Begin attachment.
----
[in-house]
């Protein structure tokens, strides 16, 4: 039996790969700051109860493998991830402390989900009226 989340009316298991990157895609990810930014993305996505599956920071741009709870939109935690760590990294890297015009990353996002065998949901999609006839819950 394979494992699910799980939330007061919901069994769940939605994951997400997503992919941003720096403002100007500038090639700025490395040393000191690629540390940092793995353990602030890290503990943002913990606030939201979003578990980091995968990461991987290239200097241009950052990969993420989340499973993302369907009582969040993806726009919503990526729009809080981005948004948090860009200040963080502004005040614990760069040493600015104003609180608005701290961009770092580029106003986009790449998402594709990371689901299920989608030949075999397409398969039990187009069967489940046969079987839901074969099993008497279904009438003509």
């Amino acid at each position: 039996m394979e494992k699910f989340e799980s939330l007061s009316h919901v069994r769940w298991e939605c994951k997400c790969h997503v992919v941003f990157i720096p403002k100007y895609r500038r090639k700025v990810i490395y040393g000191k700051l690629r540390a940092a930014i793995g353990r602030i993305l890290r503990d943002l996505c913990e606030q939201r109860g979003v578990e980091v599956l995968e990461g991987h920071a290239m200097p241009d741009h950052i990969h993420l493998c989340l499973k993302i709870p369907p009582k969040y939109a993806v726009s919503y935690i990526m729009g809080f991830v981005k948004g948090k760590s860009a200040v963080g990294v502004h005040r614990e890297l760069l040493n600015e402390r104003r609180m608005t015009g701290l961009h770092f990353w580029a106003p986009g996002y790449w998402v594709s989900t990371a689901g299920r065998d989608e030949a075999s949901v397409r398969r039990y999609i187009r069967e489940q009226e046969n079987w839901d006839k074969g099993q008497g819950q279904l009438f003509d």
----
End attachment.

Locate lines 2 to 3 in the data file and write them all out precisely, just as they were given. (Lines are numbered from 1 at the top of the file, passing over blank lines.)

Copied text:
């Protein structure tokens, strides 16, 4: 039996790969700051109860493998991830402390989900009226 989340009316298991990157895609990810930014993305996505599956920071741009709870939109935690760590990294890297015009990353996002065998949901999609006839819950 394979494992699910799980939330007061919901069994769940939605994951997400997503992919941003720096403002100007500038090639700025490395040393000191690629540390940092793995353990602030890290503990943002913990606030939201979003578990980091995968990461991987290239200097241009950052990969993420989340499973993302369907009582969040993806726009919503990526729009809080981005948004948090860009200040963080502004005040614990760069040493600015104003609180608005701290961009770092580029106003986009790449998402594709990371689901299920989608030949075999397409398969039990187009069967489940046969079987839901074969099993008497279904009438003509």
């Amino acid at each position: 039996m394979e494992k699910f989340e799980s939330l007061s009316h919901v069994r769940w298991e939605c994951k997400c790969h997503v992919v941003f990157i720096p403002k100007y895609r500038r090639k700025v990810i490395y040393g000191k700051l690629r540390a940092a930014i793995g353990r602030i993305l890290r503990d943002l996505c913990e606030q939201r109860g979003v578990e980091v599956l995968e990461g991987h920071a290239m200097p241009d741009h950052i990969h993420l493998c989340l499973k993302i709870p369907p009582k969040y939109a993806v726009s919503y935690i990526m729009g809080f991830v981005k948004g948090k760590s860009a200040v963080g990294v502004h005040r614990e890297l760069l040493n600015e402390r104003r609180m608005t015009g701290l961009h770092f990353w580029a106003p986009g996002y790449w998402v594709s989900t990371a689901g299920r065998d989608e030949a075999s949901v397409r398969r039990y999609i187009r069967e489940q009226e046969n079987w839901d006839k074969g099993q008497g819950q279904l009438f003509d």